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The gauntlet of good men

Sunday, July 21, 2019

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Throughout the occupation of France by Nazi Germans in World War II, there were four constant factors: brutality, resistance, collaboration, and groups in conflict. Strangely enough, the groups in conflict were not only divided by international nationalities, but conflicts also existed between citizens of France.

There was a group known as the Vichy that served as a puppet government in France and represented a level of institutionalised collaboration with the invaders. That baffles me. But it happened.

Groups that baffle me exist in Jamaica too. We are not really divided by colour. There are racial groups, but hatred based on race is virtually non-existent. There are separate classes, but again, no hate, a little conflict, and a lot of not caring, but no hate.

What really divides us is who is anti-gang and who is anti-police. The gangs do not factor in either of the two groups, they are just that “garbage heap” that causes the conflict.

The anti-gang and the anti-police lobbies are actually both good sets of people, they just do not approve of the activities of the group they oppose. They may even hate the groups they oppose. This does not make either group bad necessarily, just caught in the furore of their emotions.

The police force as an organisation is included in the anti-gang lobby group, along with a large but silent lot of frustrated Jamaicans who are tired of the killing. Alleged human rights groups and their creations are anti-police by their mandate.

To be honest, I do not think we have human rights groups in Jamaica, or they would be enemies of the gangs, who are the biggest perpetrators of human rights abuses in Jamaica. That being said, the above are essentially good people — whether anti-gang or anti-police. They just disagree and have allowed hate of what a group represents to extend to hatred of the organisations they oppose.

I am guilty of that also. I am absolutely anti-gang to the point of hatred. This I see as a flaw, and I am working on it. However, I govern my hatred to be directed to the institution, rather than the individuals.

There is another group not yet mentioned. This is the subgroup of descendants of the slaves, who were emancipated in 1834, that has not significantly improved economically or socially. This group stands separate from the other descendants who have progressed economically and otherwise, and are educated. The improved groups' descendants are our political leaders and largely make up our middle class.

The formerly mentioned group of unimproved persons is the group that is the primary victim of a number of elements. They are victims of an insane emancipation treaty that compensated the offenders rather than the victims. They are victims of institutionalised neglect. They are the primary victims of the gangs and their penchant for ending lives as one would in a video game.

Part of the reason that they are in this crisis day after day is the inability of the anti-gang lobby and the anti-police lobby to put aside our differences and work together for a solution. I wonder if we would do better if we were burying our sons rather than our gardeners' sons. Or if it were our daughters being sent for by your dons rather than our helpers' daughters.

So, let us rationalise. The anti-police lobby says that police abuses extend to the group I refer to as victims. Even if I were to agree that there could be an overlap, I believe that few would disagree that the primary throat that police boots rest on are gang members'.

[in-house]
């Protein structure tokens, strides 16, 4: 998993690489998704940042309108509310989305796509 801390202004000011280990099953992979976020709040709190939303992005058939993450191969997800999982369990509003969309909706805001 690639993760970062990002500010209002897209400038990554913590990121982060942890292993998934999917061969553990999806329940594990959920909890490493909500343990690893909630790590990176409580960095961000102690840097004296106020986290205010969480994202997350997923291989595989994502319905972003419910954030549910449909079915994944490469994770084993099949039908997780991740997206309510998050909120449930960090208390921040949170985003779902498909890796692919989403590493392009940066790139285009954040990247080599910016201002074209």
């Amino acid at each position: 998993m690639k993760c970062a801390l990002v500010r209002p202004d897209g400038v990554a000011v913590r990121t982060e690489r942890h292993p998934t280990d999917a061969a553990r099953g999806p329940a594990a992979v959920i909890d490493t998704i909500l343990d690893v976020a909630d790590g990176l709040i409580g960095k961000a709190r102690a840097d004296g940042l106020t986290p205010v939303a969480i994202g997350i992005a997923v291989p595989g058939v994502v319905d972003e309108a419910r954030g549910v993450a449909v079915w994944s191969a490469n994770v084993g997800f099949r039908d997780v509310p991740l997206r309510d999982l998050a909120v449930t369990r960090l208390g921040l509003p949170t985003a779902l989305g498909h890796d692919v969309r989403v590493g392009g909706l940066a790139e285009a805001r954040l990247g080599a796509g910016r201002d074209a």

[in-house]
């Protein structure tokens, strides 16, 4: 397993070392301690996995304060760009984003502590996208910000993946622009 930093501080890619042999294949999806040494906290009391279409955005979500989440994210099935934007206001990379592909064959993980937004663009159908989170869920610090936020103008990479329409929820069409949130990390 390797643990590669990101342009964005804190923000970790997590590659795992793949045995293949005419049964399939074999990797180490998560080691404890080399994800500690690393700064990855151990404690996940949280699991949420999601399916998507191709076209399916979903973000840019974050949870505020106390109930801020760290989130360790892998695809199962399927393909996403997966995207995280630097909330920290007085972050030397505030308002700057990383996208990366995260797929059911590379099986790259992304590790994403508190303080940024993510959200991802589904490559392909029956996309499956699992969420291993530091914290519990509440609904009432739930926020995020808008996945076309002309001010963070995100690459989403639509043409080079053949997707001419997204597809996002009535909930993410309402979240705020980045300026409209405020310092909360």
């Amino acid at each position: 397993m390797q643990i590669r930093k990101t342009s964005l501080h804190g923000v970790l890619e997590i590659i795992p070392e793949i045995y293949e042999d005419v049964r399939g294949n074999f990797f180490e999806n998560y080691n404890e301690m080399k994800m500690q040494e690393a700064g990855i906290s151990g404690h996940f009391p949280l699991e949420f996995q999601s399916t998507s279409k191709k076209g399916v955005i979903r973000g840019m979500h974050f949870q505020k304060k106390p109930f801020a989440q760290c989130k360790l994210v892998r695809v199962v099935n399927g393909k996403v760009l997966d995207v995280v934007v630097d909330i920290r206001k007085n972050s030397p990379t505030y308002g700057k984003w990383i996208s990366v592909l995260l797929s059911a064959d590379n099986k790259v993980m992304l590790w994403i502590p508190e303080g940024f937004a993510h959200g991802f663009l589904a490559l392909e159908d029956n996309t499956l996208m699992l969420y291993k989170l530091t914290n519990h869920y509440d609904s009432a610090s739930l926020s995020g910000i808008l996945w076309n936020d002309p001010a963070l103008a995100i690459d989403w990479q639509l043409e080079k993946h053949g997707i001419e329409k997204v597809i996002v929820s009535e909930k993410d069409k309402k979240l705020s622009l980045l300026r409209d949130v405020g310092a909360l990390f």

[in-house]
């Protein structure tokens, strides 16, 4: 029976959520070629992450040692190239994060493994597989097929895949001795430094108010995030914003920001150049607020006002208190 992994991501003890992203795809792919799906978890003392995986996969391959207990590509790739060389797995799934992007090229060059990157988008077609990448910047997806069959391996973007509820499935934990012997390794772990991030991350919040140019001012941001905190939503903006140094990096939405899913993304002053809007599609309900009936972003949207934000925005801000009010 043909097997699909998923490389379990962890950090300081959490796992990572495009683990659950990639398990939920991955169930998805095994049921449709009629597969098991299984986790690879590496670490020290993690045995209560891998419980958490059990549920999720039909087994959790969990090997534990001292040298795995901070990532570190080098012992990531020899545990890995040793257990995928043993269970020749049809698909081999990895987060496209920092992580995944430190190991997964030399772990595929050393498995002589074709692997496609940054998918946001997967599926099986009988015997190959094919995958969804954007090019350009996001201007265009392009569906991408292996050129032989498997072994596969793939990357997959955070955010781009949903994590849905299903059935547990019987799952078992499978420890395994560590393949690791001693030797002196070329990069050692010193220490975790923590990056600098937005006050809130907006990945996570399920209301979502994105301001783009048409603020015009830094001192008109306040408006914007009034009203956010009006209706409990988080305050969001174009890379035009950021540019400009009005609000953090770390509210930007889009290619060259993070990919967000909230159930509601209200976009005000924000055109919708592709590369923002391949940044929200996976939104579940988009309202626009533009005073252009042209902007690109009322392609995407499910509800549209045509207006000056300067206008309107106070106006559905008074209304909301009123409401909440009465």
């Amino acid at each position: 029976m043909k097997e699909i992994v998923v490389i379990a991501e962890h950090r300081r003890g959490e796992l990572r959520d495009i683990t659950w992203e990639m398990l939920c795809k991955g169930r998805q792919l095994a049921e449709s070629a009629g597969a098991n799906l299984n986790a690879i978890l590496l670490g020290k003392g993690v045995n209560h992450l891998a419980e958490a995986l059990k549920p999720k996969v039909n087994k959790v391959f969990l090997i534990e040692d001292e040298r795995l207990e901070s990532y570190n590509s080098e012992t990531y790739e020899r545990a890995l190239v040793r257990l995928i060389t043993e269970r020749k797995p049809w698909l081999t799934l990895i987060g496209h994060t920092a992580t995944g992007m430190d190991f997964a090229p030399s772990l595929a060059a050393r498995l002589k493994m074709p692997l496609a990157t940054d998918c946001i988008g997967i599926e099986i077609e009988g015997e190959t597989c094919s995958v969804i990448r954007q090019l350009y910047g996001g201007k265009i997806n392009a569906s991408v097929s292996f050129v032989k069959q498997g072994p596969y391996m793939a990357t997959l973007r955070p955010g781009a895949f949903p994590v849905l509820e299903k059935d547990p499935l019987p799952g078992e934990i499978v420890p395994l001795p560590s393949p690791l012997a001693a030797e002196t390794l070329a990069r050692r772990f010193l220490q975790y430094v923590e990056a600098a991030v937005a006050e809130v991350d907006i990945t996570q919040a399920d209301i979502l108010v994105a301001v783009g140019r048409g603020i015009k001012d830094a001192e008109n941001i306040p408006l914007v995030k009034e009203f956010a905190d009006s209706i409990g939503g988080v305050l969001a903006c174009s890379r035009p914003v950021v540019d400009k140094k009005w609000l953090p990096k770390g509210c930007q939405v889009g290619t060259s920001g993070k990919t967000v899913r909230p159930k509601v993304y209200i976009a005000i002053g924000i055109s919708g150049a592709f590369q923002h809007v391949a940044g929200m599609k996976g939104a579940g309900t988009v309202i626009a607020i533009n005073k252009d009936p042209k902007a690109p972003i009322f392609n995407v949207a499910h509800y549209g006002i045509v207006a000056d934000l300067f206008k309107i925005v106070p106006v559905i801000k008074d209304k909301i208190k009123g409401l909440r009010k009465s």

The anti-gang lobby says that all that is done is necessary. However, it could be reiterated that explanations similar to that were used in Rwanda, Armenia, and Ethiopia.

The misunderstanding is that good causes are fought with reason. They are not!

The anti-abortion lobby has a noble cause, but they burn clinics and use violence against would-be pro-choice mothers. Environmentalists, such as Greenpeace, have used measures that include sabotage.

Jamaica's anti-police lobby is abjectly hostile and takes pride in arresting police officers and destroying careers. The anti-gang lobby, which again includes me, is myopic, stubborn, and living in the past. And whilst we all as good men are refusing to actually listen and negotiate with an aim to finding a solution to the defeat of this garbage dump of killers, the persons bearing the consequences are the same unimproved subset of persons who descended from the emancipated victims of 1834.

Compromise is necessary in any debate geared towards a solution. The Irish Republican Army ran a programme of 'Out with the Brits' for decades. It went nowhere because asking the descendants of the conquering English to leave was not logical.

I agree, they should never have been there. But, three generations of Irish later those who happened to have an English great grandfather were still Irish. Only when compromise was reached did the conflict end — 3,000 dead people later.

It is illogical to think that the gangs of Jamaica will be defeated without gunfights and casualties that will largely be gang members. They have proved themselves useless combatants and only effective against persons who cannot protect themselves. The anti-police lobby needs to accept that. The anti-gang lobby needs to understand that the world is not going to accept that the gun battles between police and gangsters is nobody else's business.

There are going to be consequences, both to the economy and to the careers and liberty of police officers.

The change will only come when the pain begins to be felt by the decision makers, and solutions become more important than furthering a cause.

Feedback: jasonamckay@gmail.com


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